A revised Injuries Board Book of Quantum is due to be released in the next few weeks, with more detail included to assist the accurate assessment of claims.
The Injuries Board Book of Quantum – the guide to compensation for physical personal injuries in Ireland – was originally published in June 2004. Intended to assist with the assessment of personal injury claims in which negligence had been admitted, the Injuries Board Book of Quantum lists a range of injuries and assigns them a financial value according to their severity and permanence.
The guide is not solely used by the Injuries Board. Solicitors negotiate settlements based on the values listed in the Injuries Board Book of Quantum and courts use the guide as a means of determining compensation awards. However, in recent years the guide has been criticised by judges for falling behind the times. Judges have often compensated for the age of the Injuries Board Book of Quantum by increasing awards of personal injury compensation – for which they themselves have been criticised.
Economic factors – such as low interest rates – have not helped matters, especially in the settlement of catastrophic injury claims. Whereas previously, judges would factor in an interest rate of 3%-4% when awarding lump sum payments, most recently they has awarded higher amounts of compensation due to the lack of interest claimants will receive if the funds are deposited in an interest-yielding account.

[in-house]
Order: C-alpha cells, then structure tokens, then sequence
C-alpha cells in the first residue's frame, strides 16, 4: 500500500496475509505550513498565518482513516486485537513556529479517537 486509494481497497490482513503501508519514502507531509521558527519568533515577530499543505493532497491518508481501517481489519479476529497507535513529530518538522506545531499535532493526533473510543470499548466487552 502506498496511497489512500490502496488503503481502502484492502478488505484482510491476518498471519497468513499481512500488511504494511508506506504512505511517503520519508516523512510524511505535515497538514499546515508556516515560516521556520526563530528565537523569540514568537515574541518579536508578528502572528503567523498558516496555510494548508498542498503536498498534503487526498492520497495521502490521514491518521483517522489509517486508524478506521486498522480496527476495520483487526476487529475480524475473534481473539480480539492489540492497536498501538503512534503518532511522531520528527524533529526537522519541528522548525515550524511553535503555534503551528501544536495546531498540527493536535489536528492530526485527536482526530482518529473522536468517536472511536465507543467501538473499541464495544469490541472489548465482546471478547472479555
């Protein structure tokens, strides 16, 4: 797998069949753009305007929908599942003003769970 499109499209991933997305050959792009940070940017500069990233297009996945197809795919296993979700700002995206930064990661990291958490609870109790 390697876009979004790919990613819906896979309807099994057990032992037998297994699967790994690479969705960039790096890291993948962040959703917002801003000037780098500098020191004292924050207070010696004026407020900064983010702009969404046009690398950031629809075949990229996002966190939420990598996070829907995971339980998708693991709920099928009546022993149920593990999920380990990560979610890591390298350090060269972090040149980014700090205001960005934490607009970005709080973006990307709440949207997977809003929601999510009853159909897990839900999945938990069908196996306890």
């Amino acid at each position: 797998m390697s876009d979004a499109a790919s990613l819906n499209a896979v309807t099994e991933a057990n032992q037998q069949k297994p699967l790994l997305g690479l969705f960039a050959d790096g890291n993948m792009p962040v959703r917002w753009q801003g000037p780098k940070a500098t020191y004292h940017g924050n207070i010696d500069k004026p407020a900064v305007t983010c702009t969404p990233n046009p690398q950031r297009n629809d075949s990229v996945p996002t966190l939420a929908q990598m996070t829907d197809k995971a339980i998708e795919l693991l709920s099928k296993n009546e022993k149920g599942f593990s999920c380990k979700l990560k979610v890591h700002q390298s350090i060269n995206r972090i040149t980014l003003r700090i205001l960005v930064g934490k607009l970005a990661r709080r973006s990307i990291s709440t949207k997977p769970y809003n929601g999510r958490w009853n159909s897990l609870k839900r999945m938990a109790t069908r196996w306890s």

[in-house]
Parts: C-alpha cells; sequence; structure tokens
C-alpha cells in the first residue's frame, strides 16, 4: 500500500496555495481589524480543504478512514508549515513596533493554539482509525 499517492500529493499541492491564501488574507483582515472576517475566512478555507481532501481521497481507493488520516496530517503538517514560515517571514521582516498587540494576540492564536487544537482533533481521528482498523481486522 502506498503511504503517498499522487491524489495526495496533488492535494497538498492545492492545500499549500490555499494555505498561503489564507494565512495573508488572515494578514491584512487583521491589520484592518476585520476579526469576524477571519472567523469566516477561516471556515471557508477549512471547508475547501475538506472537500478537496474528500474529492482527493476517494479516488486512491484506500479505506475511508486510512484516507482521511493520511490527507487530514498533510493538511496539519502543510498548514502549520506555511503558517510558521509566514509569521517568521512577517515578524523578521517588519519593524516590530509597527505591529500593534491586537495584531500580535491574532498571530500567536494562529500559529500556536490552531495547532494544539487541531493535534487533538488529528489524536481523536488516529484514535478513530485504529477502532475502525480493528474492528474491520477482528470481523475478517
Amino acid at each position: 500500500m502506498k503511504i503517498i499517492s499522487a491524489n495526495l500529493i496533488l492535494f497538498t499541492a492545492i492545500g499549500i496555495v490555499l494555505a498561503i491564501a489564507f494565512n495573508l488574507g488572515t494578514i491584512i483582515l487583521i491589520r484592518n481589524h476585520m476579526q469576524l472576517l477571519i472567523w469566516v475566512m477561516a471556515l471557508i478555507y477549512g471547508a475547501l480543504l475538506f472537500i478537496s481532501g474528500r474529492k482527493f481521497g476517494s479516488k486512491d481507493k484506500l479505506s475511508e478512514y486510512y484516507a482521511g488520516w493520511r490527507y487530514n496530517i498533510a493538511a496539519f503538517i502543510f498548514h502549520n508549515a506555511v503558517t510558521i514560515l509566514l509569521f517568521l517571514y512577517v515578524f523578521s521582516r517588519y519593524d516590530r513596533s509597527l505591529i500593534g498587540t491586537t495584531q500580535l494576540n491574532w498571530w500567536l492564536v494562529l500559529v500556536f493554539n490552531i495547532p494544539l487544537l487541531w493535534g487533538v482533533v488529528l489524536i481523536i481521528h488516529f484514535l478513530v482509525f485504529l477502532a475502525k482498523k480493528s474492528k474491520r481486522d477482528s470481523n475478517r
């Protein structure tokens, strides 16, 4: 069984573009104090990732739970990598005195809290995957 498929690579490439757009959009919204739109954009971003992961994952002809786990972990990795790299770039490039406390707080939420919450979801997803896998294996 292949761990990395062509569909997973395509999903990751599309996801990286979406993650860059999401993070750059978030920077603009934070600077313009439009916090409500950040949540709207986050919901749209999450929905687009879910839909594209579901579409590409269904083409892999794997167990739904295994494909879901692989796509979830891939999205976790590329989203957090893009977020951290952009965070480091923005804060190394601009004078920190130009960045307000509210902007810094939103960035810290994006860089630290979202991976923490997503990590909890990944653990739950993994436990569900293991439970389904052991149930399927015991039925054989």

Now, after months of discussion between the Injuries Board, the Courts Service and senior judges, a revised Injuries Board Book of Quantum is due to be released in the next few weeks. Those who have seen the work in progress say that the values for relatively minor injuries are being increased in line with the increased cost of living, while some reductions are being made in the values for more serious injuries. The values have been apparently calculated based on injury compensation awards in 52,000 cases between 2013 and 2014.
How the revised Injuries Board Book of Quantum will be received is not yet known. Insurance companies – struggling after years of reduced returns from their investments – will likely be dissatisfied with any increase in the value of personal injury claims. Judges might also be unhappy with awarding lump sum compensation awards that fail to ensure the financial security of a plaintiff who has suffered a catastrophic injury.
One thing that all parties should consider is that the Injuries Board Book of Quantum only addresses the personal injuries a plaintiff has suffered. Any verifiable psychological injury or any verifiable deterioration in the plaintiff´s quality of life should also be considered in the settlement of a personal injury claim in Ireland. Because of the likelihood of defendants and their insurance companies relying solely on the Injuries Board Book of Quantum to calculate their financial liabilities, it is advisable to speak with a personal injury solicitor if you have been injured in an accident in Ireland for which you were not to blame.